• Degree of inconvenience of the illness itself or of the regimens
  • Complexity, side effects, and duration of the proposed therapy
  • Specific cultural heritage that may make adherence difficult
  • Degree of satisfaction and quality and type of relationship with the health care providers
  • Overall cost of prescribed therapy
  • A highly personal state
  • Person’s physical, emotional, intellectual, social, developmental, or spiritual functioning is diminished
  • Not synonymous with disease
  • May or may not be related to disease
  • Only person can say he or she is ill
  • Alteration in body function
  • A reduction of capacities or a shortening of the normal life span
Acute Illness
  • Characterized by severe symptoms of relatively short duration
  • Symptoms often appear abruptly, subside quickly
  • May or may not require intervention by health care professionals
  • Most people return to normal level of wellness
Chronic Illness
  • Lasts for an extended period
  • Usually has a slow onset
  • Often have periods of remissions and exacerbations
  • Care includes promoting independence, sense of control, and wellness
  • Learn how to live with physical limitations and discomfort
Parson’s Four Aspects of the Sick Role
  • Clients are not held responsible for their condition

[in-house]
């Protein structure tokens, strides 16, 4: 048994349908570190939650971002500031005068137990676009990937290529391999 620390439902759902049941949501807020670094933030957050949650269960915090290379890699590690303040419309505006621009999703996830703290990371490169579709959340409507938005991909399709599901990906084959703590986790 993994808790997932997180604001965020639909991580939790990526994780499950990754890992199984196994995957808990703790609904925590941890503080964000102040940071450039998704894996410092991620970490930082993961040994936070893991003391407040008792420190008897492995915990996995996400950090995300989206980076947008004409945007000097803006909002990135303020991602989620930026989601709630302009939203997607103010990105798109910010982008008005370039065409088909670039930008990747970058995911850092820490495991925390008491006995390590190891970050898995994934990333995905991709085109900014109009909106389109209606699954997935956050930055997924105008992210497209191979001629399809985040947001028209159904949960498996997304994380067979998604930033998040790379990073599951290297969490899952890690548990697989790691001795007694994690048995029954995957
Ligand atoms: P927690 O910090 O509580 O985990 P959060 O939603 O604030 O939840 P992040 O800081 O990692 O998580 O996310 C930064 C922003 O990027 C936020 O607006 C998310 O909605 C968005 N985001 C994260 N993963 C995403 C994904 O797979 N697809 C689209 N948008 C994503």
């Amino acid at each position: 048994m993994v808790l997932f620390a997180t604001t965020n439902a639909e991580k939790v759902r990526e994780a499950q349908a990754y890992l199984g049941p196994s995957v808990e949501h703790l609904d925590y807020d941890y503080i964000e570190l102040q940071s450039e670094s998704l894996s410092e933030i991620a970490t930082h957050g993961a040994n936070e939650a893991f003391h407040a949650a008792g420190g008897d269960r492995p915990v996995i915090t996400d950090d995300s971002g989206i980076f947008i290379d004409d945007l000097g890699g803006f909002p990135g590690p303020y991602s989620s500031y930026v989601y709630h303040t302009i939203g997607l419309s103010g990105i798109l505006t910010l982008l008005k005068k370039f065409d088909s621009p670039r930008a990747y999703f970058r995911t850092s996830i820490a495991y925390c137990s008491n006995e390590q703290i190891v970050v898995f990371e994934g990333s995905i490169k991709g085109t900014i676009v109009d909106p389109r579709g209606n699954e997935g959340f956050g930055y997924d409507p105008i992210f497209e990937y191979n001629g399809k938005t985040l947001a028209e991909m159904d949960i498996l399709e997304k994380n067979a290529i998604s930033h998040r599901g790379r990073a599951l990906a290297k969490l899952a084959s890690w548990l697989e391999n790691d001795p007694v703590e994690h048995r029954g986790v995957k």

• Clients are not excused from certain social roles and tasks
  • Clients are obligated to try to get well as quickly as possible
  • Clients or their families are obligated to seek competent help
Schuman’s Stages of Illness

Stage 1: Symptom experience

  • Believe something is wrong

Stage 2: Assumption of the sick role

  • Accepts the sick role and seeks confirmation

Stage 3: Medical care contact

  • Seeks advice of a health professional

Stage 4: Dependent client role

  • Becomes dependent on the professional for help

Stage 5: Recovery or rehabilitation

  • Relinquish the dependent role – Resume former roles and responsibilities
Impact of Illness on the Client
  • Behavioral and emotional changes
  • Loss of autonomy
  • Self-concept and body image changes
  • Lifestyle changes On the Family
  • Depends on:
    • Member of the family who is ill
    • Seriousness and length of the illness
    • Cultural and social customs the family follows
Impact of Illness: Family Changes
  • Role changes
  • Task reassignments
  • Increased demands on time
  • Anxiety about outcomes
  • Conflict about unaccustomed responsibilities
  • Financial problems
  • Loneliness as a result of separation and pending loss
  • Change in social customs